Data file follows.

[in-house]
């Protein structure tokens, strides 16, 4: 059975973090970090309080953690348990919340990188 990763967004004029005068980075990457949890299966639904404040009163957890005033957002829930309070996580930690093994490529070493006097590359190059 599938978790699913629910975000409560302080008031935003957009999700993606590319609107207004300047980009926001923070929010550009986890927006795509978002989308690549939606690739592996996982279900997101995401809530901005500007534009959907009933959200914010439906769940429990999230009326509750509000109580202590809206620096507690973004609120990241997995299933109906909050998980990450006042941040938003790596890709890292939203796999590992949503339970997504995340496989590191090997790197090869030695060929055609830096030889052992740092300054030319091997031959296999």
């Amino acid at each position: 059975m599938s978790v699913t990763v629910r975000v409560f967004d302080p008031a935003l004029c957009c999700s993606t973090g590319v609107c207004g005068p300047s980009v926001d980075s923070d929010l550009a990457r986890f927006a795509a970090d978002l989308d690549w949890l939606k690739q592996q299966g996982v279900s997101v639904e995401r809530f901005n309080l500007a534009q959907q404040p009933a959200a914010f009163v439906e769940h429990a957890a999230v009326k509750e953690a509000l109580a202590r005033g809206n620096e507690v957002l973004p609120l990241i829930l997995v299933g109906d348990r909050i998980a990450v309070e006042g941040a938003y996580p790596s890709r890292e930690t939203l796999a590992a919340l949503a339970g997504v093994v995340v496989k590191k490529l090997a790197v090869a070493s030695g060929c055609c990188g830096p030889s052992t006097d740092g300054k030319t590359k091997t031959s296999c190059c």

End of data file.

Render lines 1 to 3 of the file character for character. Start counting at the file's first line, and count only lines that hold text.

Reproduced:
[in-house]
């Protein structure tokens, strides 16, 4: 059975973090970090309080953690348990919340990188 990763967004004029005068980075990457949890299966639904404040009163957890005033957002829930309070996580930690093994490529070493006097590359190059 599938978790699913629910975000409560302080008031935003957009999700993606590319609107207004300047980009926001923070929010550009986890927006795509978002989308690549939606690739592996996982279900997101995401809530901005500007534009959907009933959200914010439906769940429990999230009326509750509000109580202590809206620096507690973004609120990241997995299933109906909050998980990450006042941040938003790596890709890292939203796999590992949503339970997504995340496989590191090997790197090869030695060929055609830096030889052992740092300054030319091997031959296999």
């Amino acid at each position: 059975m599938s978790v699913t990763v629910r975000v409560f967004d302080p008031a935003l004029c957009c999700s993606t973090g590319v609107c207004g005068p300047s980009v926001d980075s923070d929010l550009a990457r986890f927006a795509a970090d978002l989308d690549w949890l939606k690739q592996q299966g996982v279900s997101v639904e995401r809530f901005n309080l500007a534009q959907q404040p009933a959200a914010f009163v439906e769940h429990a957890a999230v009326k509750e953690a509000l109580a202590r005033g809206n620096e507690v957002l973004p609120l990241i829930l997995v299933g109906d348990r909050i998980a990450v309070e006042g941040a938003y996580p790596s890709r890292e930690t939203l796999a590992a919340l949503a339970g997504v093994v995340v496989k590191k490529l090997a790197v090869a070493s030695g060929c055609c990188g830096p030889s052992t006097d740092g300054k030319t590359k091997t031959s296999c190059c």